Concrete is one of the most versatile building materials out there. It covers our roads, parking lots, and you can find concrete on most private property in the form of patios, sidewalks, and driveways. While concrete may be durable, it is destructible and will have issues over time.
One of the primary concerns for homeowners about concrete is sunken panels. Sunken concrete happens when the dirt of substrate that holds your concrete up washed or erodes, leaving your panel nothing to rest on for support. There are two main options when it comes to dealing with sunken concrete: you can remove and replace the concrete, or you can consider mudjacking.
While removing and replacing gives you new concrete, mudjacking pumps mud or foam underneath the concrete to lift your concrete back into this position without damaging it. Mudjacking is more affordable and makes less of an impact than removing and replacing concrete, but mudjacking can only go so far. Let’s review when mudjacking is a better option, and when you should be looking to replace your concrete.
What You Need to Know: Mudjacking vs. Replacing Concrete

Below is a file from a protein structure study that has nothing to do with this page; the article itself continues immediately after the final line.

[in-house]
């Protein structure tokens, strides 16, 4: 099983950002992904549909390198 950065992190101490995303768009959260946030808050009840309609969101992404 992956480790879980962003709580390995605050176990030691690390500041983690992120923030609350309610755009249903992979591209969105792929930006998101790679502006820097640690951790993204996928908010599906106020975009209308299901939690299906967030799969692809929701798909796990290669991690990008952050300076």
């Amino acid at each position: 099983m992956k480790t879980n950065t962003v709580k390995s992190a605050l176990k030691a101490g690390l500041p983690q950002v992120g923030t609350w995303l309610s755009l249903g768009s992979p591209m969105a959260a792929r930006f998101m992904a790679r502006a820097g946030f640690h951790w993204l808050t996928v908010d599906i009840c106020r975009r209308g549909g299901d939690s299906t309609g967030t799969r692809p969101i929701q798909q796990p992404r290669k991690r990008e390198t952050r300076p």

When Mudjacking is the Better Option
- Concrete is intact and strong
- Sunken concrete does not cover a large area
- Concrete is young (less than 15 years old)
The idea behind mudjacking is that you reuse the same concrete that is already there. If that concrete is young, intact and strong, you can likely jack it back into place and get several more years out of it.
When Removal/Replacement is the Better Option
- Concrete is cracked/broken/damaged
- Concrete is older
- Damaged/sunken concrete covers a large area
- Foundational issues underneath the concrete
If you try to mudjack damaged or old concrete, you will likely leave yourself with a pile of rubble instead of a level slab. There’s no sense in trying to polish a turd if your concrete has seen better days, replacement is your best option.
If you need more help deciding between mudjacking or replacement, call AAA Concrete Raising today. They can scope out the condition of your concrete and the job and let you know if they can help you, or if you’re better off starting fresh with new concrete.